HAZMAT crews worked Monday to clean up diesel fuel from the Huron River in Ann Arbor. The spill was caused by a fatal accident on eastbound M-14 involving two semi trucks.

dog inspecting old balloon laying on a beach
COURTESY OF LARA O'BRIEN

Balloons are a part of many American traditions: birthdays, graduations, retirements, weddings. It’s easy to forget these balloons once they float away, but what goes up, must come down. And pieces of balloon waste are coming down all around the Great Lakes.

Half a century ago, hundreds of pairs of piping plovers lived in the Great Lakes. But by the 1980s, they were on the verge of extinction and only a dozen pairs remained.

Over time, wildlife biologists have helped increase the population. But it’s still well below a stable number and each year there’s a new threat.

 

work being done during an external inspection of Line 5 in the Straits in 2016.
Enbridge

Enbridge says it will continue its rock and soil sampling this week in the Straits of Mackinac. The company wants to build a tunnel to house a replacement section of its twin Line 5 pipelines in the Straits.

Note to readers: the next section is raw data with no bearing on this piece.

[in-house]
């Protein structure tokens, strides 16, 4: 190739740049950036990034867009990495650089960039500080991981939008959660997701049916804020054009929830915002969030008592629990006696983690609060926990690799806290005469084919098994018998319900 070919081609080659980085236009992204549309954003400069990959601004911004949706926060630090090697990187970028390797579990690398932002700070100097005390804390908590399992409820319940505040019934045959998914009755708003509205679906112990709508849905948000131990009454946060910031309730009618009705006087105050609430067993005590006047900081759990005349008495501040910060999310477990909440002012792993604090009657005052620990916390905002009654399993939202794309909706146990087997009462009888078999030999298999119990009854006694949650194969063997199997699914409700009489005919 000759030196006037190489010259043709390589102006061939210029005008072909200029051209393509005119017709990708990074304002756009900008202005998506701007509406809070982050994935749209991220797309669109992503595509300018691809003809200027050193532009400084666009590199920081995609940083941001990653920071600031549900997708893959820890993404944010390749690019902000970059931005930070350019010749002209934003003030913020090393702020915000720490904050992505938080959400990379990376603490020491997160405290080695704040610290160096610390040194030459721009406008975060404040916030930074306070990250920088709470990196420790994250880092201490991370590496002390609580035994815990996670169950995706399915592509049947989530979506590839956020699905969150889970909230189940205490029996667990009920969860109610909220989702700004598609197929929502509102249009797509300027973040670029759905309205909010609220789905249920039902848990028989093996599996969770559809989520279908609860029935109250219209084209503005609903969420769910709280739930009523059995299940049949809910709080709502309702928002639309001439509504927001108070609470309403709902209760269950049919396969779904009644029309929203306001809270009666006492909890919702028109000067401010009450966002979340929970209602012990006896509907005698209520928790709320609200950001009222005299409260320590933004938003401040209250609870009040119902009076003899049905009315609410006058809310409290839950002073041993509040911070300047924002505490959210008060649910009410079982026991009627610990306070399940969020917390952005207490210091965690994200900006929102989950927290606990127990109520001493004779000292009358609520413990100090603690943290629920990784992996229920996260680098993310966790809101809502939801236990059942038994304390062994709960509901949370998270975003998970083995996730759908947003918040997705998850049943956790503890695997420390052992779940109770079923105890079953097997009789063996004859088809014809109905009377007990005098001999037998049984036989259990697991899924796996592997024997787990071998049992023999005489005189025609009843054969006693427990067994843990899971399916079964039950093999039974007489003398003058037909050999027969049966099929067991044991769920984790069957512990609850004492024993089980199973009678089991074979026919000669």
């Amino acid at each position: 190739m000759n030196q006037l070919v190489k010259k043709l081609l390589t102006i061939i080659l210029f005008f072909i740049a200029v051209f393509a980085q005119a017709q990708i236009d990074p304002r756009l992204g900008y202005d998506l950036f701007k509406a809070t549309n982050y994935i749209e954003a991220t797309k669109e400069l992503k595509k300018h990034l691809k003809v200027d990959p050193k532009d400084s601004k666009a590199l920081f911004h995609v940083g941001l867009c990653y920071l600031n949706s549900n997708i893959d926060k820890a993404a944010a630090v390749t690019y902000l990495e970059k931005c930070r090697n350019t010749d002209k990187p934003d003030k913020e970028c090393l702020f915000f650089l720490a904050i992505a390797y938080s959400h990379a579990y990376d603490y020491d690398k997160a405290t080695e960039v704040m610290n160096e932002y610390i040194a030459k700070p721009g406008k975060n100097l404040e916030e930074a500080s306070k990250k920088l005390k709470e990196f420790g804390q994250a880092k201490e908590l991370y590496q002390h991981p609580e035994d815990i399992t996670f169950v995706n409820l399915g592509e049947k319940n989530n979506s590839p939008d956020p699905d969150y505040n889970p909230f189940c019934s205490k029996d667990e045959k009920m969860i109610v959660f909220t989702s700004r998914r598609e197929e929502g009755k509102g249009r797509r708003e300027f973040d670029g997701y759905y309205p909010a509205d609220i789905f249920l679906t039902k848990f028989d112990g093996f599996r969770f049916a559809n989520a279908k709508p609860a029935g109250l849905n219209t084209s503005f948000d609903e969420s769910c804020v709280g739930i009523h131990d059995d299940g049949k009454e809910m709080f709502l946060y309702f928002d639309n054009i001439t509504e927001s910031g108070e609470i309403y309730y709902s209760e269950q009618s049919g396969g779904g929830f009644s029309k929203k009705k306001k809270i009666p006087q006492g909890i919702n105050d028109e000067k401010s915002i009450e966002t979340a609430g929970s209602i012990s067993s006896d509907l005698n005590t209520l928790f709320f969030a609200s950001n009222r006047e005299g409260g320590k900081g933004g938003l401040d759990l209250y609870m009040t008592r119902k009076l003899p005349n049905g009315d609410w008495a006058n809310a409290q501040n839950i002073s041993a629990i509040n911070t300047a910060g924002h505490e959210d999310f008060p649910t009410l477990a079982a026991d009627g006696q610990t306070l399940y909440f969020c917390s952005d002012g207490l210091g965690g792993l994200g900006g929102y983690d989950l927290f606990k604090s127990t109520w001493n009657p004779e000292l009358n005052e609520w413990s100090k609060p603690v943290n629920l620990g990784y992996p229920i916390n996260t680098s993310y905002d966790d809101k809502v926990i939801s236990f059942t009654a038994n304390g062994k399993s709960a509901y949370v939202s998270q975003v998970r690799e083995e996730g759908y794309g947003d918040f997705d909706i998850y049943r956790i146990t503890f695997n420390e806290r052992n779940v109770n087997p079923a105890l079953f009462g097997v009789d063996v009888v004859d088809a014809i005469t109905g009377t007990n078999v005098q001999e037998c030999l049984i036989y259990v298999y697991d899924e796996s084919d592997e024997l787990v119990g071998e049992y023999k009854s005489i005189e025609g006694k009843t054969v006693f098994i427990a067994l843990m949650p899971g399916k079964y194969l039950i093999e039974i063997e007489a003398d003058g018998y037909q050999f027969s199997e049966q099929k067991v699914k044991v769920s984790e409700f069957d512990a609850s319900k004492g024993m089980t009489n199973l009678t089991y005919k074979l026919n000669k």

Governor Gretchen Whitmer halted state work on the project in March.

Ryan Duffy is a spokesman for Enbridge. He says the state permit needed to conduct the sampling was approved in January.

He says the state has confirmed that the sampling process can still move forward.

Piping plovers.
Roger Eriksson

Piping plovers are an endangered species of bird that builds its nests on Great Lakes beaches. Its main habitat is the Sleeping Bear Dunes.

But some of the birds' nests are being washed away by high water levels.

Vincent Cavalieri, piping plover coordinator for the U.S. Fish and Wildlife Service, says the birds could be especially at risk this year. He says although the recorded number of bird pairs has increased since last year, the rising water is likely to cause problems during this year’s nesting season.

Leland's Fishtown in the rain
Fishtown Preservation Society